Dec. 5, 2012

Alexei’s apartment in the middle of Santo Domingo, not only has a gate at the entrance to the landing of his fourth floor apartment, it also has a metal “door” that rolls down over the regular front door. Outside the dark apartment traffic roars by almost continually on a wide boulevard as well as on the overpass right under Alexei’s windows. Inside the apartment, we talked loudly just to be heard (on the other hand, Alexei couldn’t hear it when I farted).

Here at Paula’s little home on crowded, friendly Los Buenos Street in Santiago, it’s noisy but in a cozy, amiable way. The houses are close together–two stories high at the most. Several times a day, a confident rooster ambles sedately along the sidewalk. Old men play cards and dominoes on gallerias, laughing and joking loudly with their friends.  Vendors push carts through the street; others stride by, calling out their wares, with basins of fruit or vegetables on their heads. A car bounces down this narrow, little, paved street going one way in the morning and returning the other way in the evening, blaring Dominican music from its heavy-duty speakers.

My dreams last night were of people (mostly women) who were mad at babies who wouldn’t go to sleep (it prevented them from having sex and doing other stuff), and a little boy in a tough school who has no books and can’t learn to read or stop peeing on the floor.

Luna, the puppy Paula and Eligio adopted, pees and poops on the tiled living room floor. Just little messes since she only drinks milk. She never goes outside (unless we carry her with us on errands); there’s no yard, and I haven’t seen grass anywhere in the barrio. When she’s older, Luna will probably wander around the neighborhood like the other dogs.

I’m accepted here on Los Buenos Street because I’m Paula’s guest; otherwise, I’d just be seen as a nosy outsider.

When Israel and I walked over to the supermarket yesterday, I looked down into the shallow riverbed under a bridge and saw children running around the community of small shacks and adults playing cards and sweeping their yards.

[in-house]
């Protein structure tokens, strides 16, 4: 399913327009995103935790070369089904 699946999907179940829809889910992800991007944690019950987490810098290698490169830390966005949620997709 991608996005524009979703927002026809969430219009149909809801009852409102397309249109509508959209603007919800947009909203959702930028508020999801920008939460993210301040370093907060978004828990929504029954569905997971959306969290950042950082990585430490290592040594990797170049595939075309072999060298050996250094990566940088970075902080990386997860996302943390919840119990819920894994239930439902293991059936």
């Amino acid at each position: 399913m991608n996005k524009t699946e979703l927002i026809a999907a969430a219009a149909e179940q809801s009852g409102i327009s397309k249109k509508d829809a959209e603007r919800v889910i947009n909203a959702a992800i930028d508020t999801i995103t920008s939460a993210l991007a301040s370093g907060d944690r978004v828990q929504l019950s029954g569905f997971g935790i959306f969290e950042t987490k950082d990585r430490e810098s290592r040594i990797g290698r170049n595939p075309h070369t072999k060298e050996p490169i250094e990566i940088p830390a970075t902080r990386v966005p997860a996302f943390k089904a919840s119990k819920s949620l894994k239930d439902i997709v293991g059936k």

One difference between tourists and travellers is that tourists save money for their trips. Gypsy aren’t on vacation, and most of us don’t have extra money for luxuries and self-indulgence. We don’t usually send gifts home. We can’t spend money on even-the-nicest-people whom we meet along the way. Endless travel leaves us poor, homeless, and often vulnerable to the vagaries of life, but we accept it all  because we love travel. How many more ways can I say it? I am happy.

Every month, I spend all my money for onward tickets, food, and border taxes. I don’t usually save money; I currently have $75 saved toward a ticket to Europe. I have $245 USD left for the month; it’s for food and border taxes ($27 to enter and $27 to exit Jamaica; it may also cost $20 US to leave the DR) .

Yesterday, I bought Paula a big bottle of olive oil, vinegar, hair conditioner, and toilet paper, and I made a nice lunch (a salad of lettuce, cilantro, and onions, with tuna fish and french bread, chips, apples, bananas and beer) for Israel, Nashya and me. I spent almost $700 pesos (almost $20 USD) at the supermarket. These occasional parties are necessary.